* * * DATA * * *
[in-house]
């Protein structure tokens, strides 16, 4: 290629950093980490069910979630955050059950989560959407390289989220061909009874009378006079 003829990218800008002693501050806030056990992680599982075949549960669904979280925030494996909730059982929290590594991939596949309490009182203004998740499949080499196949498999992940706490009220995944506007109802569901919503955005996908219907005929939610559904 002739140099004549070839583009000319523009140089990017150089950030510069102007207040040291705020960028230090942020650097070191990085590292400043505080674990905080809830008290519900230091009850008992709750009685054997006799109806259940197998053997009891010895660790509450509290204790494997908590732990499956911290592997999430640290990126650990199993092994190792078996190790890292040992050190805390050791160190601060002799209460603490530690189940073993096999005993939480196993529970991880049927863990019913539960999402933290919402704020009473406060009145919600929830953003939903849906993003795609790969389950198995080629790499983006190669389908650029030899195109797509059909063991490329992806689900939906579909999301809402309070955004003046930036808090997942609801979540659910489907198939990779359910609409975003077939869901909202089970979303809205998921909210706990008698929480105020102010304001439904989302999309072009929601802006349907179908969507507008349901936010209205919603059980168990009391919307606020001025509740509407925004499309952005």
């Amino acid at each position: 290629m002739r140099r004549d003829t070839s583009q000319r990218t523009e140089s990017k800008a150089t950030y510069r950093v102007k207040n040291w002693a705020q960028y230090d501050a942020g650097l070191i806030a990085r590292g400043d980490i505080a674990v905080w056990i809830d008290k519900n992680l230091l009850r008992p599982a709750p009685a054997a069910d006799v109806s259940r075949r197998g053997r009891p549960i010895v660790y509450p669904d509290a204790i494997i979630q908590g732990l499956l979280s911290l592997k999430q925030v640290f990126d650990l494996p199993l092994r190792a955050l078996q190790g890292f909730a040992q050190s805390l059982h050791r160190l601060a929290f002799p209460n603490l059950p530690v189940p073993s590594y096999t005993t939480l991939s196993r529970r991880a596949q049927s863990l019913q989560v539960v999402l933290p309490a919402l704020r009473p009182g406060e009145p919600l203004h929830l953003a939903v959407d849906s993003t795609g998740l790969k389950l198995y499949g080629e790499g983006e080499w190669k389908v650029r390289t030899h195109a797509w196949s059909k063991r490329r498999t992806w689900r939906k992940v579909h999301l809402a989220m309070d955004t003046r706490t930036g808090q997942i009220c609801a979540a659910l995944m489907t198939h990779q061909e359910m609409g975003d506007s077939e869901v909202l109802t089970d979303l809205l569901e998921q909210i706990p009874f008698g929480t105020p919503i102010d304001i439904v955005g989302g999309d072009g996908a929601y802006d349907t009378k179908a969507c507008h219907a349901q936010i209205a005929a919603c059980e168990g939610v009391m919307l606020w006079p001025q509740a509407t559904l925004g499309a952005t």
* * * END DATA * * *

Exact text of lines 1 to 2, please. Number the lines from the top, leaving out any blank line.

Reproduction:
[in-house]
């Protein structure tokens, strides 16, 4: 290629950093980490069910979630955050059950989560959407390289989220061909009874009378006079 003829990218800008002693501050806030056990992680599982075949549960669904979280925030494996909730059982929290590594991939596949309490009182203004998740499949080499196949498999992940706490009220995944506007109802569901919503955005996908219907005929939610559904 002739140099004549070839583009000319523009140089990017150089950030510069102007207040040291705020960028230090942020650097070191990085590292400043505080674990905080809830008290519900230091009850008992709750009685054997006799109806259940197998053997009891010895660790509450509290204790494997908590732990499956911290592997999430640290990126650990199993092994190792078996190790890292040992050190805390050791160190601060002799209460603490530690189940073993096999005993939480196993529970991880049927863990019913539960999402933290919402704020009473406060009145919600929830953003939903849906993003795609790969389950198995080629790499983006190669389908650029030899195109797509059909063991490329992806689900939906579909999301809402309070955004003046930036808090997942609801979540659910489907198939990779359910609409975003077939869901909202089970979303809205998921909210706990008698929480105020102010304001439904989302999309072009929601802006349907179908969507507008349901936010209205919603059980168990009391919307606020001025509740509407925004499309952005």